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Indo-European Lexicon

PIE Etymon and IE Reflexes

Below we display: a Proto-Indo-European (PIE) etymon adapted from Pokorny, with our own English gloss; our Semantic Field assignment(s) for the etymon, linked to information about the field(s); an optional Comment; and Reflexes (derived words) in various Indo-European languages, organized by family/group in west-to-east order where Germanic is split into West/North/East families and English, our language of primary emphasis, is artificially separated from West Germanic. IE Reflexes appear most often as single words with any optional letter(s) enclosed in parentheses; but alternative full spellings are separated by '/' and "principal parts" appear in a standard order (e.g. masculine, feminine, and neuter forms) separated by commas.

Reflexes are annotated with: Part-of-Speech and/or other Grammatical feature(s); a short Gloss which, especially for modern English reflexes, may be confined to the oldest sense; and some Source citation(s) with 'LRC' always understood as editor. Keys to PoS/Gram feature abbreviations and Source codes appear below the reflexes; at the end are links to the previous/next etyma [in Pokorny's alphabetic order] that have reflexes.

All reflex pages are currently under active construction; as time goes on, corrections may be made and/or more etyma & reflexes may be added.

Note: this page is for systems/browsers with Unicode® support and fonts spanning the Unicode 3 character set relevant to Indo-European languages. Versions of this page rendered in alternate character sets are available via links (see Unicode 2 and ISO-8859-1) in the left margin.

Pokorny Etymon: 1. u̯āt-, better u̯ōt-   'wood, vatic, mentally animated'

Semantic Fields: Mad, Crazy, Insane; Holy, Sacred; Passion

 

Indo-European Reflexes:

Family/Language Reflex(es) PoS/Gram. Gloss Source(s)
Celtic  
Old Irish: fāith n seer, poet W7
English  
Old English: fann n.fem fan W7
  wōd adj wood W7
  Wōden prop.n.masc Woden W7
  wōþ n.fem sound, noise; song, poetry W7
Middle English: fan/van n fan, van W7
  wood adj wood W7
English: atmosphere n air, gaseous mass enveloping earth AHD/W7
  fan n winnowing device AHD/W7
  Odin prop.n supreme god (Germanic mythology) LRC
  van n winnowing device AHD/W7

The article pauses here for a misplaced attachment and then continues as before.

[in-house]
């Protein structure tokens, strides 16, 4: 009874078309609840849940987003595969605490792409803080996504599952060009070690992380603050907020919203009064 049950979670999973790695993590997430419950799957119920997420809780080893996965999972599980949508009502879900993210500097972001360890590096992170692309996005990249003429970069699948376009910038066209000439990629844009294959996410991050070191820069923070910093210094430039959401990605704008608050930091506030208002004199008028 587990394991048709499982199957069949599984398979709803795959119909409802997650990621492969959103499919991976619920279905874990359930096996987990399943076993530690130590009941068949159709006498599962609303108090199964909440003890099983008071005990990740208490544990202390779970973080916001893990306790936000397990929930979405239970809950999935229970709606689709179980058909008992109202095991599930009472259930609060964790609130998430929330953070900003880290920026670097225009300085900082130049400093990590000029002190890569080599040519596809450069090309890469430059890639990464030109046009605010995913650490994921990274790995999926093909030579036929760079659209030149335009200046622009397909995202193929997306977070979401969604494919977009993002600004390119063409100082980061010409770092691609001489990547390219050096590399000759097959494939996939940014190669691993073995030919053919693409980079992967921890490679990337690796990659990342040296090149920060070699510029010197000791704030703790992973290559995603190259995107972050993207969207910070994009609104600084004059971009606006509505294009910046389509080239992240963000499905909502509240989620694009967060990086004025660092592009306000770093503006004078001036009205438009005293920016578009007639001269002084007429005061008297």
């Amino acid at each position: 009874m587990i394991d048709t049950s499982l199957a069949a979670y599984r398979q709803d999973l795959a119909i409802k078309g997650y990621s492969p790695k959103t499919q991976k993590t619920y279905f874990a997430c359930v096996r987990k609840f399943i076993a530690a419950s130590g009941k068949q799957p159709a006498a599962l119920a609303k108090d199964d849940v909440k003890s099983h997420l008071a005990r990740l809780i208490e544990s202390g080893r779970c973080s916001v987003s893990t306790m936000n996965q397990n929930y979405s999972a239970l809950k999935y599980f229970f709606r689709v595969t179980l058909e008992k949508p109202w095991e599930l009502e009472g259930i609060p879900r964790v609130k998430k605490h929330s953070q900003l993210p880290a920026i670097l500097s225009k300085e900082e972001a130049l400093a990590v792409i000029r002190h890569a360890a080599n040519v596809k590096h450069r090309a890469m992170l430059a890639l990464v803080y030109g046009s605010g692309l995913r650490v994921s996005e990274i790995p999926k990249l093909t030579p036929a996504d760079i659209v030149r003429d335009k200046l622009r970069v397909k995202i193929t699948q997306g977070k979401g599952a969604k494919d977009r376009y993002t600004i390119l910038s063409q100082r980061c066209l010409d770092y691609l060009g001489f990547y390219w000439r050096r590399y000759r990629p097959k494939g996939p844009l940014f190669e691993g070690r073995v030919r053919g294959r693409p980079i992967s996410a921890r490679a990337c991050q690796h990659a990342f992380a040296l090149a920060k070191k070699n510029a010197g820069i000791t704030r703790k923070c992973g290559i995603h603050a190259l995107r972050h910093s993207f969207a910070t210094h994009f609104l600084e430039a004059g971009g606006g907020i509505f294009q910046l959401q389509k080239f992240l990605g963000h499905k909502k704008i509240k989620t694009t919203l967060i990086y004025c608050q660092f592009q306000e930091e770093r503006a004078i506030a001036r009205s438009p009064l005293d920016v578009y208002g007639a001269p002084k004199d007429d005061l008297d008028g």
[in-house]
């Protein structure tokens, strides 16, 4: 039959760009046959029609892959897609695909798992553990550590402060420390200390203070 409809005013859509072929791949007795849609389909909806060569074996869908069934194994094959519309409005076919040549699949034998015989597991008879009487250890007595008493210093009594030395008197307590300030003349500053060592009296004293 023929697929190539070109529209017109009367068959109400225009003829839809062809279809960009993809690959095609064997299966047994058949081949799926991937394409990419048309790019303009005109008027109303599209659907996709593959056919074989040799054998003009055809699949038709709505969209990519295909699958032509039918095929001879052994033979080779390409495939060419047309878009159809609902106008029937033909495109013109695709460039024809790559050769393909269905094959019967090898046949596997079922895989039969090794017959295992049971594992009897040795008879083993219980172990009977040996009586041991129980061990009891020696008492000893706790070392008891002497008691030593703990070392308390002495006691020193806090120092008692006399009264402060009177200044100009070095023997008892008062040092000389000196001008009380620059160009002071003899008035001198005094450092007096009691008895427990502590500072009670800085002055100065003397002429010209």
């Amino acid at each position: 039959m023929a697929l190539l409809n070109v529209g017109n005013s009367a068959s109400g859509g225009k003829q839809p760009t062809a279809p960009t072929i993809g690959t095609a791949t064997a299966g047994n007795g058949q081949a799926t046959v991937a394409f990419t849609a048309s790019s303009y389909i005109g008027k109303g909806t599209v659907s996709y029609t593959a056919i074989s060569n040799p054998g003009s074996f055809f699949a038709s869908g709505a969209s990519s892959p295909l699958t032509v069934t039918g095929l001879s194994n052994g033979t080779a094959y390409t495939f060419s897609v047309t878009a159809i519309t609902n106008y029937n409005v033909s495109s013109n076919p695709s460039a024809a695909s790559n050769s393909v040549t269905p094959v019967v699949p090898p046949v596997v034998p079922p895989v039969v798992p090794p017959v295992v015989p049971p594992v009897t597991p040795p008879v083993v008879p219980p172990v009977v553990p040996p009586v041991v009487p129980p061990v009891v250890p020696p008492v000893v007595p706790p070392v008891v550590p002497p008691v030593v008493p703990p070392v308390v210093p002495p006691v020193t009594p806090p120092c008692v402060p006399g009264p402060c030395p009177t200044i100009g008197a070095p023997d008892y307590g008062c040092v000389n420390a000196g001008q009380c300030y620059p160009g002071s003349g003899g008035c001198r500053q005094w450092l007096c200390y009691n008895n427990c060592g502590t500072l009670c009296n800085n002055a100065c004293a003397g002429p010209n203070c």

vatic adj oracular, prophetic AHD/W7
  wedeln n snow skiing style: short quick turns AHD
  Woden prop.n Odin LRC
  wood adj mad, insane, violent AHD/W7
  Wotan prop.n Woden AHD
W-Germanic  
Dutch: wan(ne) n.fem fan ASD
Middle Low German: Wōdan prop.n Woden ASD
Old High German: wanna n.fem fan ASD
  wedil n fan AHD
  wuce adj mad, rabid, insane ASD
  wuot n madness W7
  Wuotan prop.n Woden ASD
  wuoto n.masc madman, insane person ASD
Middle High German: wanne n.fem fan ASD
German: Atmosphäre n.fem atmosphere CDC
  Wanne n.fem fan ASD
  Wotan prop.n Wotan LRC
  Wut n.fem rage, anger LRC
N-Germanic  
Old Norse: Óðinn prop.n.masc Odin LRC
Icelandic: Óðinn prop.n Odin ASD
  óðr adj mad, rabid, insane ASD
Danish: atmosfære n atmosphere CDC
  Odin prop.n Odin W7
Swedish: atmosfer n atmosphere CDC
  vanna n.fem fan ASD
E-Germanic  
Gothic: wōds adj mad, rabid, insane ASD
Italic  
Latin: vannus n.masc van, tool W7
  vates n.masc seer, prophet W7
New Latin: atmosphaera n.fem atmosphere W7
Portuguese: atmosphera n atmosphere CDC
Spanish: atmósfera n atmosphere CDC
Middle French: van n.masc van, winnow W7
French: atmosphère n atmosphere CDC
Italian: atmosfera n atmosphere CDC
Hellenic  
Greek: ἀτμός n.masc steam, vapor CDC

 

Key to Part-of-Speech/Grammatical feature abbreviations:

Abbrev. Meaning
adj=adjective
fem=feminine (gender)
masc=masculine (gender)
n=noun
prop=proper

Key to information Source codes (always with 'LRC' as editor):

Code Citation
AHD=Calvert Watkins: The American Heritage Dictionary of Indo-European Roots, 2nd ed. (2000)
ASD=Joseph Bosworth and T. Northcote Toller: An Anglo-Saxon Dictionary (1898)
CDC=W.D. Whitney and B.E. Smith: The Century Dictionary and Cyclopedia (1889-1911)
LRC=Linguistics Research Center, University of Texas, Austin
W7=Webster's Seventh New Collegiate Dictionary (1963)

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